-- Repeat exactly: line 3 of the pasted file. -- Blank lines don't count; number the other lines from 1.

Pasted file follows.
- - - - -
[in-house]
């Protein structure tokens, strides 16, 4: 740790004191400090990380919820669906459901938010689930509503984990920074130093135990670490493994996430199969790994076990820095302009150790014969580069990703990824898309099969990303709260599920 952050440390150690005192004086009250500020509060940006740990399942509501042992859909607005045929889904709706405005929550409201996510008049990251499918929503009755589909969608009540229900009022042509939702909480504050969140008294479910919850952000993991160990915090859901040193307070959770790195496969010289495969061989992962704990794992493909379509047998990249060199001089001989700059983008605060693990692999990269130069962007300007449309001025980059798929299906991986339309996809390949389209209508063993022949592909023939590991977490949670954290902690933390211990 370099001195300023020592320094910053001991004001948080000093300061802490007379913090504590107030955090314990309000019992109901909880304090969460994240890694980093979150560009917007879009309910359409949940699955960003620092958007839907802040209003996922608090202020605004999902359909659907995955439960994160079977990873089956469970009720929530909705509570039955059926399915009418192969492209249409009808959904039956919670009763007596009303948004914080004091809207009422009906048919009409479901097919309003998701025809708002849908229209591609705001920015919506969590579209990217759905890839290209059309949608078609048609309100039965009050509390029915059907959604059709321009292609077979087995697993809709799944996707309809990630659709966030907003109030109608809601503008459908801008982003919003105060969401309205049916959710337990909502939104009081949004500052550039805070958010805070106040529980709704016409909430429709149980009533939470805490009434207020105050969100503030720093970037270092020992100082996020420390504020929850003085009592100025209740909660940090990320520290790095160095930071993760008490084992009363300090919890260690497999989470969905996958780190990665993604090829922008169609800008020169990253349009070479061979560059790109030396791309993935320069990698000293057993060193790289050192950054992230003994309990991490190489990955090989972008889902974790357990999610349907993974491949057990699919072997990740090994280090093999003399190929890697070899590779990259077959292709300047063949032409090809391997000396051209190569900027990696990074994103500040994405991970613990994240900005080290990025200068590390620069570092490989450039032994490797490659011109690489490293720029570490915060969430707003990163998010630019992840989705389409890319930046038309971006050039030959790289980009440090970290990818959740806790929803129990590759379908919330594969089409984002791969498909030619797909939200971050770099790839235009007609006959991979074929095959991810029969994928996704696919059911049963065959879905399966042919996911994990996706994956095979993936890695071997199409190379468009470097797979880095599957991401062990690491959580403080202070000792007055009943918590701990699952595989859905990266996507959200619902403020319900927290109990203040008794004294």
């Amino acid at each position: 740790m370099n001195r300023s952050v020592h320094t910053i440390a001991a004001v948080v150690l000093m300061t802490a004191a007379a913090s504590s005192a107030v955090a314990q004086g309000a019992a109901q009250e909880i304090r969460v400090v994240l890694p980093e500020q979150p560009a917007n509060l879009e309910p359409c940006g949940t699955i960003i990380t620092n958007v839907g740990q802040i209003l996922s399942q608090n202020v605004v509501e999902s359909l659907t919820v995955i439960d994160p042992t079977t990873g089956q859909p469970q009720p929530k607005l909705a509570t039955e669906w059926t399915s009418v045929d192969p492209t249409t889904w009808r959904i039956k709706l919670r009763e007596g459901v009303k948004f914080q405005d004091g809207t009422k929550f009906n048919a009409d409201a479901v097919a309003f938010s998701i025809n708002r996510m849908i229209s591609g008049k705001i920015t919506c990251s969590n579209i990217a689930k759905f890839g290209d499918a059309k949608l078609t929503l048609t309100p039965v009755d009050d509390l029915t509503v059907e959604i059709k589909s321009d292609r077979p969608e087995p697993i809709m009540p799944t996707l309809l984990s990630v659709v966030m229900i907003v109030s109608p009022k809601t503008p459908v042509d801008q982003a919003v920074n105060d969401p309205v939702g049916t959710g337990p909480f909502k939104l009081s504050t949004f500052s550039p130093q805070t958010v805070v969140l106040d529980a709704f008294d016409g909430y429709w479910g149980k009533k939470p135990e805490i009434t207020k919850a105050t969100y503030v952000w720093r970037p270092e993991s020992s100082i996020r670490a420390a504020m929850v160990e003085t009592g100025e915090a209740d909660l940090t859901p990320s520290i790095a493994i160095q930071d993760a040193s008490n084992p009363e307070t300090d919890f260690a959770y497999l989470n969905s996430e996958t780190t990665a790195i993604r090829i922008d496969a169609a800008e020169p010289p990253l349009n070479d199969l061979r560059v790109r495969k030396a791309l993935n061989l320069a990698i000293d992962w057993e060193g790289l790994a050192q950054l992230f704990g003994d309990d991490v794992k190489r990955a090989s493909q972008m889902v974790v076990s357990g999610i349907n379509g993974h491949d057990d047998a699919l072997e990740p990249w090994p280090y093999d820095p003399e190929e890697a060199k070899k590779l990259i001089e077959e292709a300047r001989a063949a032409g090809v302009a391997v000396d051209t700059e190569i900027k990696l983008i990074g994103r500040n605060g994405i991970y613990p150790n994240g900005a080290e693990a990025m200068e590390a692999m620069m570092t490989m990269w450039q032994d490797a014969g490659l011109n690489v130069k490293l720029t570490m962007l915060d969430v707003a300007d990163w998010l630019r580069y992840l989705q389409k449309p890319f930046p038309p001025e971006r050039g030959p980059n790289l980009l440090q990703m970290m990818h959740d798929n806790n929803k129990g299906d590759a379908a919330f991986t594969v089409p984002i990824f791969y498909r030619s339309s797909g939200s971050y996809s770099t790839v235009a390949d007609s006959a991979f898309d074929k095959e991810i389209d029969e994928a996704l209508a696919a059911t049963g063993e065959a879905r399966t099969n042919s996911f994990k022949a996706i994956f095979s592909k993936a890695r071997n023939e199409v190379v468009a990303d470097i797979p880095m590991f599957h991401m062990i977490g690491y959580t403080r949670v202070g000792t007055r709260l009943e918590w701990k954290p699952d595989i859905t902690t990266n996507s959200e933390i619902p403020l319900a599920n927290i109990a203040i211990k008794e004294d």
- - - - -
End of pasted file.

């Amino acid at each position: 740790m370099n001195r300023s952050v020592h320094t910053i440390a001991a004001v948080v150690l000093m300061t802490a004191a007379a913090s504590s005192a107030v955090a314990q004086g309000a019992a109901q009250e909880i304090r969460v400090v994240l890694p980093e500020q979150p560009a917007n509060l879009e309910p359409c940006g949940t699955i960003i990380t620092n958007v839907g740990q802040i209003l996922s399942q608090n202020v605004v509501e999902s359909l659907t919820v995955i439960d994160p042992t079977t990873g089956q859909p469970q009720p929530k607005l909705a509570t039955e669906w059926t399915s009418v045929d192969p492209t249409t889904w009808r959904i039956k709706l919670r009763e007596g459901v009303k948004f914080q405005d004091g809207t009422k929550f009906n048919a009409d409201a479901v097919a309003f938010s998701i025809n708002r996510m849908i229209s591609g008049k705001i920015t919506c990251s969590n579209i990217a689930k759905f890839g290209d499918a059309k949608l078609t929503l048609t309100p039965v009755d009050d509390l029915t509503v059907e959604i059709k589909s321009d292609r077979p969608e087995p697993i809709m009540p799944t996707l309809l984990s990630v659709v966030m229900i907003v109030s109608p009022k809601t503008p459908v042509d801008q982003a919003v920074n105060d969401p309205v939702g049916t959710g337990p909480f909502k939104l009081s504050t949004f500052s550039p130093q805070t958010v805070v969140l106040d529980a709704f008294d016409g909430y429709w479910g149980k009533k939470p135990e805490i009434t207020k919850a105050t969100y503030v952000w720093r970037p270092e993991s020992s100082i996020r670490a420390a504020m929850v160990e003085t009592g100025e915090a209740d909660l940090t859901p990320s520290i790095a493994i160095q930071d993760a040193s008490n084992p009363e307070t300090d919890f260690a959770y497999l989470n969905s996430e996958t780190t990665a790195i993604r090829i922008d496969a169609a800008e020169p010289p990253l349009n070479d199969l061979r560059v790109r495969k030396a791309l993935n061989l320069a990698i000293d992962w057993e060193g790289l790994a050192q950054l992230f704990g003994d309990d991490v794992k190489r990955a090989s493909q972008m889902v974790v076990s357990g999610i349907n379509g993974h491949d057990d047998a699919l072997e990740p990249w090994p280090y093999d820095p003399e190929e890697a060199k070899k590779l990259i001089e077959e292709a300047r001989a063949a032409g090809v302009a391997v000396d051209t700059e190569i900027k990696l983008i990074g994103r500040n605060g994405i991970y613990p150790n994240g900005a080290e693990a990025m200068e590390a692999m620069m570092t490989m990269w450039q032994d490797a014969g490659l011109n690489v130069k490293l720029t570490m962007l915060d969430v707003a300007d990163w998010l630019r580069y992840l989705q389409k449309p890319f930046p038309p001025e971006r050039g030959p980059n790289l980009l440090q990703m970290m990818h959740d798929n806790n929803k129990g299906d590759a379908a919330f991986t594969v089409p984002i990824f791969y498909r030619s339309s797909g939200s971050y996809s770099t790839v235009a390949d007609s006959a991979f898309d074929k095959e991810i389209d029969e994928a996704l209508a696919a059911t049963g063993e065959a879905r399966t099969n042919s996911f994990k022949a996706i994956f095979s592909k993936a890695r071997n023939e199409v190379v468009a990303d470097i797979p880095m590991f599957h991401m062990i977490g690491y959580t403080r949670v202070g000792t007055r709260l009943e918590w701990k954290p699952d595989i859905t902690t990266n996507s959200e933390i619902p403020l319900a599920n927290i109990a203040i211990k008794e004294d």